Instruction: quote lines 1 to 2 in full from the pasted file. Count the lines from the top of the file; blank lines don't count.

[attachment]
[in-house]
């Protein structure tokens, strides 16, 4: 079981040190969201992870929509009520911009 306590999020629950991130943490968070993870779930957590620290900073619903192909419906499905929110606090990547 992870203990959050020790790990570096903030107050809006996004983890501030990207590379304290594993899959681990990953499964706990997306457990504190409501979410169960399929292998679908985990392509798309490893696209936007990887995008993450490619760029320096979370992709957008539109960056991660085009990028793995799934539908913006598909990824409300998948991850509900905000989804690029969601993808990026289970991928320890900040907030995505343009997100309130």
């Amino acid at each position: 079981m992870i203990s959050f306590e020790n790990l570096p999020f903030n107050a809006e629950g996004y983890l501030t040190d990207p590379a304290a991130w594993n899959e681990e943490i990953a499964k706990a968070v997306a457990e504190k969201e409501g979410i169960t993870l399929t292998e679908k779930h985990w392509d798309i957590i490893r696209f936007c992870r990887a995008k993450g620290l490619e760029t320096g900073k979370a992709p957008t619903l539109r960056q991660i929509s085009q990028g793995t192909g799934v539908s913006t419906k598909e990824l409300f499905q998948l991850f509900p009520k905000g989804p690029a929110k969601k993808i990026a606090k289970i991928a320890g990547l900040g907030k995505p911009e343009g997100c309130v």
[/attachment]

[in-house]
């Protein structure tokens, strides 16, 4: 079981040190969201992870929509009520911009 306590999020629950991130943490968070993870779930957590620290900073619903192909419906499905929110606090990547 992870203990959050020790790990570096903030107050809006996004983890501030990207590379304290594993899959681990990953499964706990997306457990504190409501979410169960399929292998679908985990392509798309490893696209936007990887995008993450490619760029320096979370992709957008539109960056991660085009990028793995799934539908913006598909990824409300998948991850509900905000989804690029969601993808990026289970991928320890900040907030995505343009997100309130």